Have you recovered from the arctic blast that Mother Nature delivered to Middle Tennessee last week? I was completely unprepared! Between holiday recovery and some truly delightful temperatures leading up to the big freeze, I was taken completely unawares. One day it was sunny and 60. The next morning it was ten degrees… and then six and then four. Much of the country has been hit with frigid temperatures, ice and snow and while we can hibernate a bit and wait it out, our homes, lawns and properties don’t have that option, so it’s important to prepare and then repair before and after extremely cold temperatures.
Under the preparation category, it’s important to be aware of forecasts (clearly, this falls in the do as I say, not as I do category!) and plan accordingly. When temperatures are routinely dipping in the twenties and teens, and especially if those temps are accompanied by moisture, it is vital that you have safe heating equipment in your home. You should also check flashlight batteries, portable radios and stock the pantries with about three days of food. Many newer homes feature underground utilities and this helps to minimize power outages, but if you live in an older home with above ground lines, you need to be prepared in the event you lose electricity.
Many of us know the old trick of running a trickle of water through your pipes to help prevent them from freezing and bursting, but it is also hugely helpful to open cabinet doors so your home’s warmth can reach uninsulated pipes under sinks. If you do experience a water pipe rupture, you must turn off the water at your home’s main shut-off valve – and quickly! Make sure you know where this is before the cold temperatures hit. A burst water pipe can cost between $8,000 and $70,000! That high price tag is generally the result of flooding that necessitates floor removal and recovering, wallboard replacements, etc… You can help keep the cost on the lower end if you limit the amount of water that pours into your home.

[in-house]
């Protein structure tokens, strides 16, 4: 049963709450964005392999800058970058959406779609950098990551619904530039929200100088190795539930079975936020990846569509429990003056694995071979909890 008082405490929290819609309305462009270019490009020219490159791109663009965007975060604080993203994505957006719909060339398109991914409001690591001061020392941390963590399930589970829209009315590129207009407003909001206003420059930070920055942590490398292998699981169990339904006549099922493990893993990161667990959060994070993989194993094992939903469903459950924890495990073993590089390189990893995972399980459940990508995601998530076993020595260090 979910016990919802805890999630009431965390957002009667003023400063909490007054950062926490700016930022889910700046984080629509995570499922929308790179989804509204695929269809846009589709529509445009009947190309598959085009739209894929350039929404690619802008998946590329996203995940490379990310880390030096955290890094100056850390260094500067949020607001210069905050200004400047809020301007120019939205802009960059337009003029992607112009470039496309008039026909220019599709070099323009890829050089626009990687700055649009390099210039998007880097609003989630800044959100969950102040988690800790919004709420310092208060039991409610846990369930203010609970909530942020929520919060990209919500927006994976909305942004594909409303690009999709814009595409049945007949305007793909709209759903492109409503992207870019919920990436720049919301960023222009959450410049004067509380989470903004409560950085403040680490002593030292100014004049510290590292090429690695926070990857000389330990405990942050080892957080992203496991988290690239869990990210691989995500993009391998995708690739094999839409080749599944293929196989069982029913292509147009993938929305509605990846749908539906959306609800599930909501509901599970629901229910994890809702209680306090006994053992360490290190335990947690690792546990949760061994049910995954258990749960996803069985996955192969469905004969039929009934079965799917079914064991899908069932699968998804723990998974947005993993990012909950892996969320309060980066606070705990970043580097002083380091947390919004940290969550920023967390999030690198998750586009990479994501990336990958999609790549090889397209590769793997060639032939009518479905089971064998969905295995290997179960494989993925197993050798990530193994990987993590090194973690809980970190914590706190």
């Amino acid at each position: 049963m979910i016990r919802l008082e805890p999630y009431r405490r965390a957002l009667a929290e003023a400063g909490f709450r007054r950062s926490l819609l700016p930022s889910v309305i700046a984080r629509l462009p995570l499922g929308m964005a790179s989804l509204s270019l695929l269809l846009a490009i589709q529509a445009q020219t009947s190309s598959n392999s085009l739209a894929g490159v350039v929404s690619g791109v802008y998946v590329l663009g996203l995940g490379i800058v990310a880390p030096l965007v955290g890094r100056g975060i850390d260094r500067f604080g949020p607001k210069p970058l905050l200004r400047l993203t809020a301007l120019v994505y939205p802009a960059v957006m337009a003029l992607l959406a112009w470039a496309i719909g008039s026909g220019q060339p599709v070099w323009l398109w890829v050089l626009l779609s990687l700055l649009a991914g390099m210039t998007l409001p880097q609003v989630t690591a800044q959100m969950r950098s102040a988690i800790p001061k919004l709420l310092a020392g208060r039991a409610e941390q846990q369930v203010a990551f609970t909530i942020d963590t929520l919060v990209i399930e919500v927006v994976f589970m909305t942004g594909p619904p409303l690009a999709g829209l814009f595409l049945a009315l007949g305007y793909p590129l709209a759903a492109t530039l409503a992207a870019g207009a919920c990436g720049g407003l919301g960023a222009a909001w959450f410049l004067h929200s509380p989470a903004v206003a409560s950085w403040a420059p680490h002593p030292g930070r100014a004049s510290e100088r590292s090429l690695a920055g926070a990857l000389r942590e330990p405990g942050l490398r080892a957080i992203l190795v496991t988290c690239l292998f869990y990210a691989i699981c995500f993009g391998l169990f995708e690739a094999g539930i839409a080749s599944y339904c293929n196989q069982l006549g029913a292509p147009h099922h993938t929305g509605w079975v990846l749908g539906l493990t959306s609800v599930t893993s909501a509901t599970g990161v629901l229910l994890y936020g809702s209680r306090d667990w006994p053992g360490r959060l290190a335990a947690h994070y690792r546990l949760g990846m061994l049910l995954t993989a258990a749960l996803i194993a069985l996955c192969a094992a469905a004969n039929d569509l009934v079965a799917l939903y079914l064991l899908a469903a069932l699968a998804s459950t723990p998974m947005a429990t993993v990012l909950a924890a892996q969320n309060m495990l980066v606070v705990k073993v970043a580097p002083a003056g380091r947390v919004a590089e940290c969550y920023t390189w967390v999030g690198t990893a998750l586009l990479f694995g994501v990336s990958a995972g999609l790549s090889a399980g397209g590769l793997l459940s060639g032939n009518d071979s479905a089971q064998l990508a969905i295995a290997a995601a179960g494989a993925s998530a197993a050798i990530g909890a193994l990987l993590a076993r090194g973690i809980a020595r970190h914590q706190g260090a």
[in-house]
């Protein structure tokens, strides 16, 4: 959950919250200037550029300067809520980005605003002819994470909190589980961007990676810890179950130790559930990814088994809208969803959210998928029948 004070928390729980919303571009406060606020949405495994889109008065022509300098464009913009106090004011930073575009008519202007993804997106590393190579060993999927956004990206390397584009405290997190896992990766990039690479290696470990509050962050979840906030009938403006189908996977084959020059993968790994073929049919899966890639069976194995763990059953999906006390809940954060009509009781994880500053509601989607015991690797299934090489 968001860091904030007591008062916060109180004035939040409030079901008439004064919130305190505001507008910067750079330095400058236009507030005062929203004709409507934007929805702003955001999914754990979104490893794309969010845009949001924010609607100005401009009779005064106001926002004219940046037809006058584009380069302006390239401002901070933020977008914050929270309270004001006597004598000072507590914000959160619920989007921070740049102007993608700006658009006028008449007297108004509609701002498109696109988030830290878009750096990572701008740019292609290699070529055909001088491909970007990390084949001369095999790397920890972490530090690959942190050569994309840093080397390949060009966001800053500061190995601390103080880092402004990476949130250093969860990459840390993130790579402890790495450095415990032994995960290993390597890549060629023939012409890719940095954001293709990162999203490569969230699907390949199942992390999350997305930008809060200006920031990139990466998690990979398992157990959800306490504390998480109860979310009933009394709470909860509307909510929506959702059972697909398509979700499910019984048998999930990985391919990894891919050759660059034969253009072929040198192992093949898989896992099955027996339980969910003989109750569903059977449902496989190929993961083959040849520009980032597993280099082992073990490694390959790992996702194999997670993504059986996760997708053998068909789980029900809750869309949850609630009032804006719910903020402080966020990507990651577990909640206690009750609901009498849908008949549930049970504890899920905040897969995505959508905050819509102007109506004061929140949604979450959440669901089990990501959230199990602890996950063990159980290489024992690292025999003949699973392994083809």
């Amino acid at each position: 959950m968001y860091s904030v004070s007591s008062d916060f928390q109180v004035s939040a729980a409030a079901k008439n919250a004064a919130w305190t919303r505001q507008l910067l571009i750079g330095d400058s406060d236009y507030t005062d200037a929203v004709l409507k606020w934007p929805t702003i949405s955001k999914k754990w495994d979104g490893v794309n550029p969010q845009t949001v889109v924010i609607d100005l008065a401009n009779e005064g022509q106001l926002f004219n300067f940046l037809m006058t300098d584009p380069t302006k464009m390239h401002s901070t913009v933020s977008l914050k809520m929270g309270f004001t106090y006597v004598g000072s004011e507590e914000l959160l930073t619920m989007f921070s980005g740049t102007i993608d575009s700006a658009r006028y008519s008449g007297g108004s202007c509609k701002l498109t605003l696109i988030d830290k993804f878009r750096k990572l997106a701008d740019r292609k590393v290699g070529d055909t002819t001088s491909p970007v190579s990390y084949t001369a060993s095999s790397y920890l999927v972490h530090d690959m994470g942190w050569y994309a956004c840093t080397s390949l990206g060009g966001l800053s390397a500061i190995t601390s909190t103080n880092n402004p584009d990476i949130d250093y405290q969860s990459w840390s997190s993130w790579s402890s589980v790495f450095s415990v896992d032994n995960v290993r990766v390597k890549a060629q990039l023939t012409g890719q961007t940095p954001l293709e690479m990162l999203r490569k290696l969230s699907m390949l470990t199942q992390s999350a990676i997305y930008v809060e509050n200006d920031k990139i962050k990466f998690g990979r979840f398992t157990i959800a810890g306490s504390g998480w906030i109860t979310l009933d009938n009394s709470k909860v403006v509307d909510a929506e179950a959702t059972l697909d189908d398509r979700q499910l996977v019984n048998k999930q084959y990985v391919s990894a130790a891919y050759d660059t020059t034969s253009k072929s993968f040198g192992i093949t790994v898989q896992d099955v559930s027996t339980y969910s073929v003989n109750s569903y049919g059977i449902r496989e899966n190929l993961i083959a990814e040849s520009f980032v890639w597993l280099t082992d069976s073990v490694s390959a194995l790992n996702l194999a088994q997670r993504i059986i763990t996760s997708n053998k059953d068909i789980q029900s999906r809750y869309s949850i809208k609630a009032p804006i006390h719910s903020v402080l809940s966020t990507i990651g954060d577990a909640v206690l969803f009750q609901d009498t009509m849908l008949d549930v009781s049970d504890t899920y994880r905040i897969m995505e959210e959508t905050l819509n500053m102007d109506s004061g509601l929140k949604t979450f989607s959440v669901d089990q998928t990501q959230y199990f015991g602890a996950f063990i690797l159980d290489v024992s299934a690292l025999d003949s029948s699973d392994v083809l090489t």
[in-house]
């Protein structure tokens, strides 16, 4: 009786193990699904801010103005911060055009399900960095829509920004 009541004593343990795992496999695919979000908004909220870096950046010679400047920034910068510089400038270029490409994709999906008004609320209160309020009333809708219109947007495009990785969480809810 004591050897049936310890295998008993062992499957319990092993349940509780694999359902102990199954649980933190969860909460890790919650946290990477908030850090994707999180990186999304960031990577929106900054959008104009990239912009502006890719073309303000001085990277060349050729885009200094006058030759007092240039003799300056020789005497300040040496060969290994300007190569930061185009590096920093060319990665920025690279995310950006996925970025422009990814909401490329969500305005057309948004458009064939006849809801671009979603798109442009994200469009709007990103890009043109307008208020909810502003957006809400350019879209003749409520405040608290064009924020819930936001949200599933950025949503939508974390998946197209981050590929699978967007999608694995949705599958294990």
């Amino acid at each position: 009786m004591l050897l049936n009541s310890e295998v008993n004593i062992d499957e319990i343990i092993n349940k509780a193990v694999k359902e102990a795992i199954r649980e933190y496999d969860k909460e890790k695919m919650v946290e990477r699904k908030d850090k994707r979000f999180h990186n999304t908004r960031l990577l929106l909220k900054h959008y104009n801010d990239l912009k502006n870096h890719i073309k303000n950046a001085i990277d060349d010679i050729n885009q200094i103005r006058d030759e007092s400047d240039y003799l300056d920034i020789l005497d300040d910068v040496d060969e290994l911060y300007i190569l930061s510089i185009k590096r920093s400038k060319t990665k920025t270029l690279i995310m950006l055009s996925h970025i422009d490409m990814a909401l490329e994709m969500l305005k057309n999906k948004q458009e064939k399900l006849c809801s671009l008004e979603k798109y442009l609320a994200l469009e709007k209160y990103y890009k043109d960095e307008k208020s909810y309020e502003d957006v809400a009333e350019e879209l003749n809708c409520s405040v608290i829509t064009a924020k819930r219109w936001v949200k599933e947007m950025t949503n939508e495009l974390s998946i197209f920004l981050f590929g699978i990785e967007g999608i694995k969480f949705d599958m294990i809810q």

Before the icy weather arrives, make sure that exterior garden hoses are drained and disconnected from your home. If you have irrigation systems, a pool or outside fountains on your property, you’ll want to drain all pipes leading to outside water sources. Check for pooling water around your foundation and be prepared to remove it with pumps and siphoning hoses. If this pooled water freezes, it can cause expansion and contraction and lead to foundation cracking.
Last but not least, be prepared to have to call your utility companies. Program your electric company, your water company and your gas company’s phone numbers in your mobile phone and make sure that phones are fully charged in case you are without power for a period of time. If we all live a bit like boy scouts (be prepared!) during these cold, winter months, we’ll save ourselves and our homes some pretty big headaches.